A scientific study from HEAP researchers at Karolinska Institutet and the University of Oulu reveals that gender-neutral HPV vaccination is the best way to achieve community-level immune protection and to eradicate vaccine-targeted oncogenic HPVs.
The study, published in the journal Cell Host & Microbe, analysed cohort data from the community-randomised Finnish vaccination trial, and found that in the years following vaccination, cancer-causing HPVs are progressively replaced by vaccine-untargeted HPV types with low or no risk for cancer. This effect was most pronounced in communities where gender-neutral vaccination campaigns had been carried out.
Implications for HPV vaccination programmes and screening programmes
These results are good news for predicting the long-term effects of programs to eliminate HPV by vaccination. The worry has been that when the vaccine-targeted viruses have been eliminated, other viruses may emerge instead. There is now conclusive real-world evidence that after the highly oncogenic vaccine-targeted viruses are eliminated, the emerging viruses have little or no oncongenicity – implying a continued high protection against cancer.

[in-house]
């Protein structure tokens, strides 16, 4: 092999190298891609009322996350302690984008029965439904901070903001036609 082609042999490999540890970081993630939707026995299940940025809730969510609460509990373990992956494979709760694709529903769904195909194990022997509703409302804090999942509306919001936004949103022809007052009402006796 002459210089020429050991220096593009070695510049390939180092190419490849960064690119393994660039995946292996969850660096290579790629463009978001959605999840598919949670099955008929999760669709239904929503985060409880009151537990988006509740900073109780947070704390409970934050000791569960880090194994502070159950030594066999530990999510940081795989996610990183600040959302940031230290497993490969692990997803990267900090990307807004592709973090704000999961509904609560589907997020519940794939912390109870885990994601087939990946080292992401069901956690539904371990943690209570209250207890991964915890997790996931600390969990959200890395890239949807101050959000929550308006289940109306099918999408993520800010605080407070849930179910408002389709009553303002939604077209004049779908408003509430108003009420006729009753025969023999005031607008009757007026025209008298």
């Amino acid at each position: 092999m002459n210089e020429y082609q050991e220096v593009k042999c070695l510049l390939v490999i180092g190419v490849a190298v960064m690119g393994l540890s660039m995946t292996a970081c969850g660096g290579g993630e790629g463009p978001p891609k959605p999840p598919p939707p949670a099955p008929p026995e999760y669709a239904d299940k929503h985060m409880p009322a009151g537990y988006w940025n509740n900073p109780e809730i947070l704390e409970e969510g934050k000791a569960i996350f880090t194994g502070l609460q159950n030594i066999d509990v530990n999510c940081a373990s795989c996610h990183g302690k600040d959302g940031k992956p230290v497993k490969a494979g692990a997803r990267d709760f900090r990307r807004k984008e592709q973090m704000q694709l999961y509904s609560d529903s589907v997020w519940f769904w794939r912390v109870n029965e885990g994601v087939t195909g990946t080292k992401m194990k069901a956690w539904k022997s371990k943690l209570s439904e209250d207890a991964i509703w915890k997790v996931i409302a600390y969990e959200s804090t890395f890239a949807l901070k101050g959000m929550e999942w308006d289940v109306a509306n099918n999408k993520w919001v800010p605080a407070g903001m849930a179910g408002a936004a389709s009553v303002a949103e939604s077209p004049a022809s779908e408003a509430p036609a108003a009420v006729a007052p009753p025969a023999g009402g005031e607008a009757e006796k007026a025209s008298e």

However, the findings could have implications for cancer screening programmes, as they suggest that HPV screening programmes for cervical cancer prevention, which include testing for HPVs with low cancer risks, should be redesigned or stopped among vaccinated communities.
“The current approach to HPV screening programmes could lead to overdiagnosis, and unnecessary testing and treatment would be a burden for the patient and the healthcare system.”
Ville Pimenoff. Lead author